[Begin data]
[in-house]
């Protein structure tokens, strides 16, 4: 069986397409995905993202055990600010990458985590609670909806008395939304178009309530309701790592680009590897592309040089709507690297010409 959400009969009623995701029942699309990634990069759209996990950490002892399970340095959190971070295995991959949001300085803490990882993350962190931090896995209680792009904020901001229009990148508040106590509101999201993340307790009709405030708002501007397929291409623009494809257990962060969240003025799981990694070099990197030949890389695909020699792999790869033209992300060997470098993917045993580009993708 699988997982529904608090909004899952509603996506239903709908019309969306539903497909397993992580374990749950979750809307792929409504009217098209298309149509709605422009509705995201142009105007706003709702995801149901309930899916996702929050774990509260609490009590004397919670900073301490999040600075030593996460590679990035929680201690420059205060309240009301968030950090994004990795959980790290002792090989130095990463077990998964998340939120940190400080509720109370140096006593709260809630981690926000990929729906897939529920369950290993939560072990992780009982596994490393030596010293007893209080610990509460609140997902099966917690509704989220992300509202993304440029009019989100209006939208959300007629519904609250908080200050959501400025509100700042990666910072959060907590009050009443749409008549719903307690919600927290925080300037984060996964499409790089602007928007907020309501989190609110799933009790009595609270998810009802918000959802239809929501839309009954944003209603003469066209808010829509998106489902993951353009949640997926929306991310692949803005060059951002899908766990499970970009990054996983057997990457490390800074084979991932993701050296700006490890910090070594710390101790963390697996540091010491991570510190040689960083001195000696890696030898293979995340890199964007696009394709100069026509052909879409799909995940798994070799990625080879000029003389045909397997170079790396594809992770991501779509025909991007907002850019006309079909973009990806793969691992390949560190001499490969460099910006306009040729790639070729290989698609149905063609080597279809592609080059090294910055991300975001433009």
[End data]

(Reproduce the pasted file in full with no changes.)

[in-house]
């Protein structure tokens, strides 16, 4: 069986397409995905993202055990600010990458985590609670909806008395939304178009309530309701790592680009590897592309040089709507690297010409 959400009969009623995701029942699309990634990069759209996990950490002892399970340095959190971070295995991959949001300085803490990882993350962190931090896995209680792009904020901001229009990148508040106590509101999201993340307790009709405030708002501007397929291409623009494809257990962060969240003025799981990694070099990197030949890389695909020699792999790869033209992300060997470098993917045993580009993708 699988997982529904608090909004899952509603996506239903709908019309969306539903497909397993992580374990749950979750809307792929409504009217098209298309149509709605422009509705995201142009105007706003709702995801149901309930899916996702929050774990509260609490009590004397919670900073301490999040600075030593996460590679990035929680201690420059205060309240009301968030950090994004990795959980790290002792090989130095990463077990998964998340939120940190400080509720109370140096006593709260809630981690926000990929729906897939529920369950290993939560072990992780009982596994490393030596010293007893209080610990509460609140997902099966917690509704989220992300509202993304440029009019989100209006939208959300007629519904609250908080200050959501400025509100700042990666910072959060907590009050009443749409008549719903307690919600927290925080300037984060996964499409790089602007928007907020309501989190609110799933009790009595609270998810009802918000959802239809929501839309009954944003209603003469066209808010829509998106489902993951353009949640997926929306991310692949803005060059951002899908766990499970970009990054996983057997990457490390800074084979991932993701050296700006490890910090070594710390101790963390697996540091010491991570510190040689960083001195000696890696030898293979995340890199964007696009394709100069026509052909879409799909995940798994070799990625080879000029003389045909397997170079790396594809992770991501779509025909991007907002850019006309079909973009990806793969691992390949560190001499490969460099910006306009040729790639070729290989698609149905063609080597279809592609080059090294910055991300975001433009």